NEW PORT RICHEY — The sanctuary at Betty Mitchell's church doesn't have stained glass windows, so her quilted artwork helps light up the white cinderblock walls.
Her colorful quilts depict various Biblical passages, holidays and stories, such as Psalm 23.
The Lord is my shepherd; I shall not want.
In verdant pastures he gives me repose;
Beside restful waters he leads me;
he refreshes my soul. …
Mitchell delicately points to the bright squares and images, explaining her interpretation and method. If she doesn't find fabric she likes, she'll dye some. She makes seasonal quilts for Christmas and other holidays.
In her sweet, gentle voice, she modestly underplays her artistic ability and the effect she has.
"Gifts from God are meant to be shared," said Mitchell, who is in her 80s.
Mitchell, of Hudson, has quilts at Community Congregational Church UCC in New Port Richey, as well as the Progress Energy Gallery, and she has donated some to children through her previous quilt group, West Pasco Quilters.
This summer she worked in the craft department of Joining Hands Community Mission of Holiday, a recourse center through Community United Methodist Church that helps those in need.
Mitchell, a longtime artist who uses various techniques, including clay and jewelry making, said trying out a different art form, such as quilting, helps her strengthen the others.
She came upon quilting sort of by accident when helping to make some other wall hangings for the church. An artist at heart, she doesn't like making all the "points" match up as in traditional quilting. She takes artistic liberty in combining various fabrics, colors and patterns, and she's quick to point out that they are "not the kind you put on your bed."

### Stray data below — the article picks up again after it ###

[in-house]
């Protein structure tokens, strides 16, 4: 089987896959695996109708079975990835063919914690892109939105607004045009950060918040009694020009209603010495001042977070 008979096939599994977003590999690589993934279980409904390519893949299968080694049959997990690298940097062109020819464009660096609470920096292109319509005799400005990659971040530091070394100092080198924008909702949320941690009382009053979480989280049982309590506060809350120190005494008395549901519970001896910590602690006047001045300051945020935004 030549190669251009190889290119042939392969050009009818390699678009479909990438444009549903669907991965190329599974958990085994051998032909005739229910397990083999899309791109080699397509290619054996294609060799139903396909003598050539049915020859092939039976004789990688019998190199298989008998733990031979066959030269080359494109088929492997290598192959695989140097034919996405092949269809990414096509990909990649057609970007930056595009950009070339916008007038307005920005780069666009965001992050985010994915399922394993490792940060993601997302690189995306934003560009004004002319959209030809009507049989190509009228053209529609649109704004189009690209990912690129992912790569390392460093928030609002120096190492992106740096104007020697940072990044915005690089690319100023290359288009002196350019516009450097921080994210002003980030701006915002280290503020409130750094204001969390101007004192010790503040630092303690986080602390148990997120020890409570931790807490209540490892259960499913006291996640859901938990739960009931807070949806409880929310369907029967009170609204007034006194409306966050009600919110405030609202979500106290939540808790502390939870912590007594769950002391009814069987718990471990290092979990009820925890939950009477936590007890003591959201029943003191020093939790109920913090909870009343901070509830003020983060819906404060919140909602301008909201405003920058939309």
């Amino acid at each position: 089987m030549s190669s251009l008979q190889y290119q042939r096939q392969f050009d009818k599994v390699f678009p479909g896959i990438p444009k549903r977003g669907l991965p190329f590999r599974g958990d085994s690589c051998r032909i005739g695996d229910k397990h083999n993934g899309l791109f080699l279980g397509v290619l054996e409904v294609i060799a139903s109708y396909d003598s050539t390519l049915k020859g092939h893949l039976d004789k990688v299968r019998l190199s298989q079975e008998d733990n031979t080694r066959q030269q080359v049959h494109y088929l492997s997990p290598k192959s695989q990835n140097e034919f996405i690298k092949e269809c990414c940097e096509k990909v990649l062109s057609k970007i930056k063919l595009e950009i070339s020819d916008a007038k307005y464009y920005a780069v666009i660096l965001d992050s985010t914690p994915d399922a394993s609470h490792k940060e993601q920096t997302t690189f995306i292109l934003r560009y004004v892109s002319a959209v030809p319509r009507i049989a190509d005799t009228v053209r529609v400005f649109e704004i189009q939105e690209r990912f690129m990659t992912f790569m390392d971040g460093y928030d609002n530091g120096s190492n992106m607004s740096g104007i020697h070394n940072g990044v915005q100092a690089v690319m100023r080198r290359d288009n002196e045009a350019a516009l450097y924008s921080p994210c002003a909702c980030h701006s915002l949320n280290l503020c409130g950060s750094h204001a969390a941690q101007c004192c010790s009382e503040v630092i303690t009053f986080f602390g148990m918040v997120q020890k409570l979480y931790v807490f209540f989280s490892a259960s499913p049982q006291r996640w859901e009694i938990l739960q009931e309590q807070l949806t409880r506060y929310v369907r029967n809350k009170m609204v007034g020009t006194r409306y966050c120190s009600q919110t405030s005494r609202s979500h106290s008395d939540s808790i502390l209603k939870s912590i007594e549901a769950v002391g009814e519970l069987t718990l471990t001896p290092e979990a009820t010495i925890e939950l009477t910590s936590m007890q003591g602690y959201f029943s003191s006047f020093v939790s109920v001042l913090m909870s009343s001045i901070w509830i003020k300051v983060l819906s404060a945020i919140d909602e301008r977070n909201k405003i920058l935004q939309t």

She was raised by "congregational parents" and went to church.
She knew by fourth grade that she had a gift for art. She recalls being a troublemaker, sort of restless. One day she made something in class and her teacher told her she had talent.
"That was life-changing," she said.
All her life, though, she was a "frustrated artist." So she went back to school and became an art teacher in Dayton, Ohio, for 25 years.
"I was satisfied," she said. "I could do my art and the students don't squash you."
Now, people in the community are starting to marvel at her unique quilts.
"They're really very beautiful, she does fantastic work," said the Rev. Mark Hamilton with Community Congregational Church UCC in New Port Richey.
"They really impact not only our church family but also visitors and guests. They are really drawn to them," he said. "The walls are white but to have the color really adds to the feeling of sacred space and an ambiance of warmth."
Mitchell is part of a local group of artists called Altered Minds who get together to create and share ideas. "It's hard to get people who are still on their feet and running," she said.
Edda Juhl of New Port Richey is the assistant manager of the thrift store at St. Vincent de Paul Roman Catholic Church in Holiday. She met Mitchell years ago and the two dabble together in art.
"I think she's awesome," Juhl said. "She starts and when she's done it's like a masterpiece."
"She reminds me of Grandma Moses," Juhl added.
Mitchell lives alone, spreading out her scraps of fabric on tables, on the floor and other places. She has four children, 12 grandchildren, and 22 great grandchildren, most of whom live up north.
She's determined to use her time for good.
"I made up my mind a long time ago, that I would retire but I would never retire from life, from doing things," she said.
Her mother at age 97 made scrubbies, little circles of net used to scrub pots and pans. People would ask her why she did it, and her mother would say, "I live, I breathe, I have to do something to make life worth something."
"This is the tradition in our family," Mitchell said. "As long as you're here you should try to produce something of value to someone other than yourself."
"Faith in Motion" is a regular feature about an individual or group doing something inspiring in the course of a spiritual journey. Mindy Rubenstein can be reached at firstname.lastname@example.org.